Three-day suspension of APUA water reportedly wreaks havoc on residents and staff of the Fiennes Institute

Complaints are being made about the Fiennes Institute, which reportedly was without pipe-borne water for three consecutive days last week.

The Antigua Public Utilities Authority, last Thursday, notified the public that dozens of communities would be without water for at least 72 hours, due to emergency maintenance at the Crabbs Desalination Plant.

Accordingly, the government-run Institute was in a mess, reports claim, with the elderly residents unable to have proper baths and kitchen staff not able to wash dirty dishes.  Up to Saturday, February 26, reports alleged that the staff were using paper to clean eating utensils.

A man who says he has been around the Fiennes for some time recounts taking water there for a female resident to have a bath. He described the condition at the facility as horrendous.

While there is a water tank on the premises, the man alleges that it has been leaking for years, with no one doing anything to address the issue.  In the meantime, he says, the authorities continue to truck in water to refill the leaking tank.

There is a call for the authorities to urgently address the situation on humanitarian grounds.  

At a United Progressive Party (UPP) rally last Thursday, Political Leader Harold Lovell said the reverse osmosis plants are not producing at capacity.  This, he said, is largely due to inadequate maintenance of equipment and the shortage of supplies.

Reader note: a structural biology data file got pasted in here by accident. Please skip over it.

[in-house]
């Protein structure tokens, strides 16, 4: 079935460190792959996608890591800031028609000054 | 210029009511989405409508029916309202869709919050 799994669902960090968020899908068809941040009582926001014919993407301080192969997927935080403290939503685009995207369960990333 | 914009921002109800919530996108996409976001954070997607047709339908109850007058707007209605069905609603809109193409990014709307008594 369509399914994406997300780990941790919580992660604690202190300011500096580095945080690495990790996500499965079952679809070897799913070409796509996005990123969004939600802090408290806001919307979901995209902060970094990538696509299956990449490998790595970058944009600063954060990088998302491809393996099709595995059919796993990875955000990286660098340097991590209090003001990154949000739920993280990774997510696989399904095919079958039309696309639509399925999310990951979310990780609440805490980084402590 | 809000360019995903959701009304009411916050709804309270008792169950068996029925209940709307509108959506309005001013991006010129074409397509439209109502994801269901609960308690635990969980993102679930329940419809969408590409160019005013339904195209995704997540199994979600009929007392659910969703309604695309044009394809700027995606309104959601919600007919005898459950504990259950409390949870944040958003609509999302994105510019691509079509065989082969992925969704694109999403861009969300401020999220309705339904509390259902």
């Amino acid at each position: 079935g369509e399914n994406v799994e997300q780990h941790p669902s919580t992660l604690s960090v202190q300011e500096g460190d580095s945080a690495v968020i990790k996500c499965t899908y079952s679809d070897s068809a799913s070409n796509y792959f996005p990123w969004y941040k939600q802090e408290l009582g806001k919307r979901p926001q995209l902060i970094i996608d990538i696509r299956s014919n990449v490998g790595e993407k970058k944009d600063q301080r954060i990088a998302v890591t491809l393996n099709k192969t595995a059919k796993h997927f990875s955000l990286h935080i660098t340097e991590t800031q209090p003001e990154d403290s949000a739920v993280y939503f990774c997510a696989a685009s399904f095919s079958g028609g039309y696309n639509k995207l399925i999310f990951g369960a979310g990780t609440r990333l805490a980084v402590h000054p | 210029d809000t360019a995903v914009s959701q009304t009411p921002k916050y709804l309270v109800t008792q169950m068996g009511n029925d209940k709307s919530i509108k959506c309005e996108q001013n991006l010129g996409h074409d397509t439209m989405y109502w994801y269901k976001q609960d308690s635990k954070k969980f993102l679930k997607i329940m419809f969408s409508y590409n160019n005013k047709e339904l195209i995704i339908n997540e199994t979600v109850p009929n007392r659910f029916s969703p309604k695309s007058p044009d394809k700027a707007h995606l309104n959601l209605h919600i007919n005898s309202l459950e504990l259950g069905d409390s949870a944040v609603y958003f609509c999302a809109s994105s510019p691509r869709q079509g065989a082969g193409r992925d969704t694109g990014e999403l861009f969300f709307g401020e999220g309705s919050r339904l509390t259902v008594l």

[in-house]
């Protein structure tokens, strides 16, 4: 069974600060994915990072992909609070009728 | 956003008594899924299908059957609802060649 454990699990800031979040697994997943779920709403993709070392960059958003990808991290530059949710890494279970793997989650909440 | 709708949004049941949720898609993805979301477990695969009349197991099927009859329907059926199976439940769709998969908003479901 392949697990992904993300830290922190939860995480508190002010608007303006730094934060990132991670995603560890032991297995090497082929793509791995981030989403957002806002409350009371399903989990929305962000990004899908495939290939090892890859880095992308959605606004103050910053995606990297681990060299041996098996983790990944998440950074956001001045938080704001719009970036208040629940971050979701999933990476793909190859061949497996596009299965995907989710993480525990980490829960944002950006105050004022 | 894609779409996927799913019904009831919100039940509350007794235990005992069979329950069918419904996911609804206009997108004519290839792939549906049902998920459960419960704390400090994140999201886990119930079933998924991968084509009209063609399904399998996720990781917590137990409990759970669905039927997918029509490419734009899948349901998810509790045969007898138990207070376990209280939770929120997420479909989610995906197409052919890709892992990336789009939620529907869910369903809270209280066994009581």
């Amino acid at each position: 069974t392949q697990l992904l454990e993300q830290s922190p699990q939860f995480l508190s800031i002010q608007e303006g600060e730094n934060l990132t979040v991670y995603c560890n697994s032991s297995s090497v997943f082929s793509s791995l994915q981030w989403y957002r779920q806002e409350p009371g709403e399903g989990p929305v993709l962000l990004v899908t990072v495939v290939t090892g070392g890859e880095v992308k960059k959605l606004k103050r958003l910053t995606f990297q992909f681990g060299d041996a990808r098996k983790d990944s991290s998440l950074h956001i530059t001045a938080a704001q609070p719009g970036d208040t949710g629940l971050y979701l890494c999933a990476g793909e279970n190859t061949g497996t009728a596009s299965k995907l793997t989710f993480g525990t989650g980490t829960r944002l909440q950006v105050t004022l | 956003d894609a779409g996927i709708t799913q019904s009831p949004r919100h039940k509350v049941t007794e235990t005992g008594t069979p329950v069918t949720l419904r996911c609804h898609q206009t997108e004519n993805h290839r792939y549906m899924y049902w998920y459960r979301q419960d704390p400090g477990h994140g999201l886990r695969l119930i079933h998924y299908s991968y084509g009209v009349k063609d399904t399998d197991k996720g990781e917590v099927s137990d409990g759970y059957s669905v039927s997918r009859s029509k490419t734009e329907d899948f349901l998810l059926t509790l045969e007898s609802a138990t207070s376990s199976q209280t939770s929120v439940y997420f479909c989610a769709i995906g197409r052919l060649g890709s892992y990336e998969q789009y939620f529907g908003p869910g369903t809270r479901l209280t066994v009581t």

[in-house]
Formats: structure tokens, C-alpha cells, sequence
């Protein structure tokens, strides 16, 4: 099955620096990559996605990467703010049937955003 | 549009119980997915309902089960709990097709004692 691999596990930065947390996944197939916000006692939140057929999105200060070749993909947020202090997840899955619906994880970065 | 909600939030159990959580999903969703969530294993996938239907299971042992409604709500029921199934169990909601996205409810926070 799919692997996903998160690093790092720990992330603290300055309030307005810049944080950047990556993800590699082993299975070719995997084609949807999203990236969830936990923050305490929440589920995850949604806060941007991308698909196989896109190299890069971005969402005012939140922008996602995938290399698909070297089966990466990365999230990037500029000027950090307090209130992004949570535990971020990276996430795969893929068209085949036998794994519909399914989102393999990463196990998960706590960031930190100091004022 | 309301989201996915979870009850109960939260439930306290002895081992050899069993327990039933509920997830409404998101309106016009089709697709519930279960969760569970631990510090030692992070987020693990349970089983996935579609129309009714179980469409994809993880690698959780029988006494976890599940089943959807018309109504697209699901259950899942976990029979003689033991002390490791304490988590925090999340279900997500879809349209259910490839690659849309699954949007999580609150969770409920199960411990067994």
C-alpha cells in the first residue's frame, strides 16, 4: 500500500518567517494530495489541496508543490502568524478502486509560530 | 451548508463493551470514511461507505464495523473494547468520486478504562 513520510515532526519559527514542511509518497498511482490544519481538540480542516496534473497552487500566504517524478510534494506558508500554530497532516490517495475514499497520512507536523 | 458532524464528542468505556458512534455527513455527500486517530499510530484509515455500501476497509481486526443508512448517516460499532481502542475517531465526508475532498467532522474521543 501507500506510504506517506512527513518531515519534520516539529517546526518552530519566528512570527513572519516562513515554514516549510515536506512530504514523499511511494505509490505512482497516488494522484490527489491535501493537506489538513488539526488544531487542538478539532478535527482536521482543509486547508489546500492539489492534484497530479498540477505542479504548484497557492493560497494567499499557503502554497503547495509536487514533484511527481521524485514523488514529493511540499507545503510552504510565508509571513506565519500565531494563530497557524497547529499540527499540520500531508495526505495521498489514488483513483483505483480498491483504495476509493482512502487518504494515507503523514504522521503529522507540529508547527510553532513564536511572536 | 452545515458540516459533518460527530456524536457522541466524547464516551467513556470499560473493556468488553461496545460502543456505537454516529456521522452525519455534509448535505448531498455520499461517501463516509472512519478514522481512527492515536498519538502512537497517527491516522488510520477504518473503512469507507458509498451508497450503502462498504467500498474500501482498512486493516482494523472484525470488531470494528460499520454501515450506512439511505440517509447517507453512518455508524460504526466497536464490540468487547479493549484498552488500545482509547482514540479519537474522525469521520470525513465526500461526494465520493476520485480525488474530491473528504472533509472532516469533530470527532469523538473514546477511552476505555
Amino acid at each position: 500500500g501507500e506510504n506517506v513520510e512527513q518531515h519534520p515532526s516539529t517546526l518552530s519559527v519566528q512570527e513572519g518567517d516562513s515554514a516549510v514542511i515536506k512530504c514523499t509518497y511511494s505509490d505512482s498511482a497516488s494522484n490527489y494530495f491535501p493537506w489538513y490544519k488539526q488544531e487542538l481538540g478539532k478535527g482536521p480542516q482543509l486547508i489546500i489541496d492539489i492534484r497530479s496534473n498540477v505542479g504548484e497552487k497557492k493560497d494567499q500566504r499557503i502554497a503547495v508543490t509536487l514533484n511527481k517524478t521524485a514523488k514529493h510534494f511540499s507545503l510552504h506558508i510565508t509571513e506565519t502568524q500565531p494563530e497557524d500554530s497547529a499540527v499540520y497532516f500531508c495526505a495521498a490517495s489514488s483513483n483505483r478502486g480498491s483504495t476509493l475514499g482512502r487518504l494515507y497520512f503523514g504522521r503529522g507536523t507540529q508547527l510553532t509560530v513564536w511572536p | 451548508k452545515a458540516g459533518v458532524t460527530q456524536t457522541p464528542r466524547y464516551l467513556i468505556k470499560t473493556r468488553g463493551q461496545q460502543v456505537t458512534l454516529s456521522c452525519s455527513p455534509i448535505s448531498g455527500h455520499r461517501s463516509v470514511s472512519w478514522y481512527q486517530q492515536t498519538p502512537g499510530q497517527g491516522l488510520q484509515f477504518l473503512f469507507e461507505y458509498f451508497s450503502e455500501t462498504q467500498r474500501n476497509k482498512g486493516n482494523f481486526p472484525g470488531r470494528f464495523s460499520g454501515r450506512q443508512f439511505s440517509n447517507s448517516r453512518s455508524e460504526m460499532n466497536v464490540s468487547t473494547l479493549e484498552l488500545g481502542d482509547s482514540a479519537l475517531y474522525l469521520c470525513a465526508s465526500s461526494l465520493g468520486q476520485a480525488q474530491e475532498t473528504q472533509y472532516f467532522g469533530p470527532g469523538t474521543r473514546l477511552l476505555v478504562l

In a press release, the Party says “the Crabbs plant is producing only two (2) million gallons of water a day, which is about half of its 2016 output.  The Camp Blizard plant, likewise, is down to 300,000 gallons from the 600,000 it once produced daily.

“Meanwhile, the plant at Shell Beach and the two at Ffryes have dropped 700,000 and 250,000 daily gallons, respectively… and Pigeon Point’s output has been reduced by 100,000 gallons a day.”

Lovell also chided the Administration for failing to commission two UPP-installed storage tanks, at Patterson’s and Buckleys.  He added that another tank, located at Collins, is full of water, but not connected to the distribution system.

Residents of St. Paul have since said that a storage tank in their area, similarly, remains unconnected.